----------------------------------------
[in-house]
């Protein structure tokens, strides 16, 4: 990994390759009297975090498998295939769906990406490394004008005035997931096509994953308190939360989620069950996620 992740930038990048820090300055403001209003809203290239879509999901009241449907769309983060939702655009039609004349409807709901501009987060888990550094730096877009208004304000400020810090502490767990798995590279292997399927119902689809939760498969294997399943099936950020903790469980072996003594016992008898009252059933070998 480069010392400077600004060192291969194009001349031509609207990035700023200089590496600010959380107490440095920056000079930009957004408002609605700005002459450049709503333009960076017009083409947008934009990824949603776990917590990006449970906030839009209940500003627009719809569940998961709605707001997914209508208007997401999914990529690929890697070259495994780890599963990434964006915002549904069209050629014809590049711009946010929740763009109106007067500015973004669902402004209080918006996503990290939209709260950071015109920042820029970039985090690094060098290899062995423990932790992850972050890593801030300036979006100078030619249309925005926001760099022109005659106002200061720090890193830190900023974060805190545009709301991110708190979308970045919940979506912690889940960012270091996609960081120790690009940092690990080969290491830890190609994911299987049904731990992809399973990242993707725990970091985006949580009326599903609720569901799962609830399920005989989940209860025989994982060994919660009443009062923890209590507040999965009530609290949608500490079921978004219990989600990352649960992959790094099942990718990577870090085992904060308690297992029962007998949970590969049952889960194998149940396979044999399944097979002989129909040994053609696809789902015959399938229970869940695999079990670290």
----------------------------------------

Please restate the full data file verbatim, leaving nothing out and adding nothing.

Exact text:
[in-house]
């Protein structure tokens, strides 16, 4: 990994390759009297975090498998295939769906990406490394004008005035997931096509994953308190939360989620069950996620 992740930038990048820090300055403001209003809203290239879509999901009241449907769309983060939702655009039609004349409807709901501009987060888990550094730096877009208004304000400020810090502490767990798995590279292997399927119902689809939760498969294997399943099936950020903790469980072996003594016992008898009252059933070998 480069010392400077600004060192291969194009001349031509609207990035700023200089590496600010959380107490440095920056000079930009957004408002609605700005002459450049709503333009960076017009083409947008934009990824949603776990917590990006449970906030839009209940500003627009719809569940998961709605707001997914209508208007997401999914990529690929890697070259495994780890599963990434964006915002549904069209050629014809590049711009946010929740763009109106007067500015973004669902402004209080918006996503990290939209709260950071015109920042820029970039985090690094060098290899062995423990932790992850972050890593801030300036979006100078030619249309925005926001760099022109005659106002200061720090890193830190900023974060805190545009709301991110708190979308970045919940979506912690889940960012270091996609960081120790690009940092690990080969290491830890190609994911299987049904731990992809399973990242993707725990970091985006949580009326599903609720569901799962609830399920005989989940209860025989994982060994919660009443009062923890209590507040999965009530609290949608500490079921978004219990989600990352649960992959790094099942990718990577870090085992904060308690297992029962007998949970590969049952889960194998149940396979044999399944097979002989129909040994053609696809789902015959399938229970869940695999079990670290």